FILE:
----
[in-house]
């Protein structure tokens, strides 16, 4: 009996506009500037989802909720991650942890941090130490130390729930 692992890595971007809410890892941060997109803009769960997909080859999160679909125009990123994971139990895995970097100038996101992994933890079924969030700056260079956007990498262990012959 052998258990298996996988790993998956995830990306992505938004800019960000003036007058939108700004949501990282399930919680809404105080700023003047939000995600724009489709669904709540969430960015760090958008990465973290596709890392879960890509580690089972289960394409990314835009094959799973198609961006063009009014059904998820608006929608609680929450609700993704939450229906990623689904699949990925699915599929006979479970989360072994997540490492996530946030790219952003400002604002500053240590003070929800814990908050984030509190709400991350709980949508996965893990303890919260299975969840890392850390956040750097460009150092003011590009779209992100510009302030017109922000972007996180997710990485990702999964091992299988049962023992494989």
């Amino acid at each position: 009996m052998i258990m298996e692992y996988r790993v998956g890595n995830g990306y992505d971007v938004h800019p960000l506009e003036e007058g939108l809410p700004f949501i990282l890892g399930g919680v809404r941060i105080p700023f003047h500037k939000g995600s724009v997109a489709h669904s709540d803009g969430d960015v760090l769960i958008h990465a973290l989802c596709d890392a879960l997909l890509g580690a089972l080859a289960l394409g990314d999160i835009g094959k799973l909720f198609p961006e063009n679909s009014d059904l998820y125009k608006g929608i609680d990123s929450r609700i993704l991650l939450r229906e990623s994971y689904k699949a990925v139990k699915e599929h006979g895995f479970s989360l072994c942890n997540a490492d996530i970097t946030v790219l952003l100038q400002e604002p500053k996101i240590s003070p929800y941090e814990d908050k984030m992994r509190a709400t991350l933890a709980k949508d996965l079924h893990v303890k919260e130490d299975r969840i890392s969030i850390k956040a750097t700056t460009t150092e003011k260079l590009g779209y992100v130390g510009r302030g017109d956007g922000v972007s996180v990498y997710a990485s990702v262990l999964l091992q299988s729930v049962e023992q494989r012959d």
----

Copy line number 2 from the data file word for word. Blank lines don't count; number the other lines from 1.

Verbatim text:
């Protein structure tokens, strides 16, 4: 009996506009500037989802909720991650942890941090130490130390729930 692992890595971007809410890892941060997109803009769960997909080859999160679909125009990123994971139990895995970097100038996101992994933890079924969030700056260079956007990498262990012959 052998258990298996996988790993998956995830990306992505938004800019960000003036007058939108700004949501990282399930919680809404105080700023003047939000995600724009489709669904709540969430960015760090958008990465973290596709890392879960890509580690089972289960394409990314835009094959799973198609961006063009009014059904998820608006929608609680929450609700993704939450229906990623689904699949990925699915599929006979479970989360072994997540490492996530946030790219952003400002604002500053240590003070929800814990908050984030509190709400991350709980949508996965893990303890919260299975969840890392850390956040750097460009150092003011590009779209992100510009302030017109922000972007996180997710990485990702999964091992299988049962023992494989």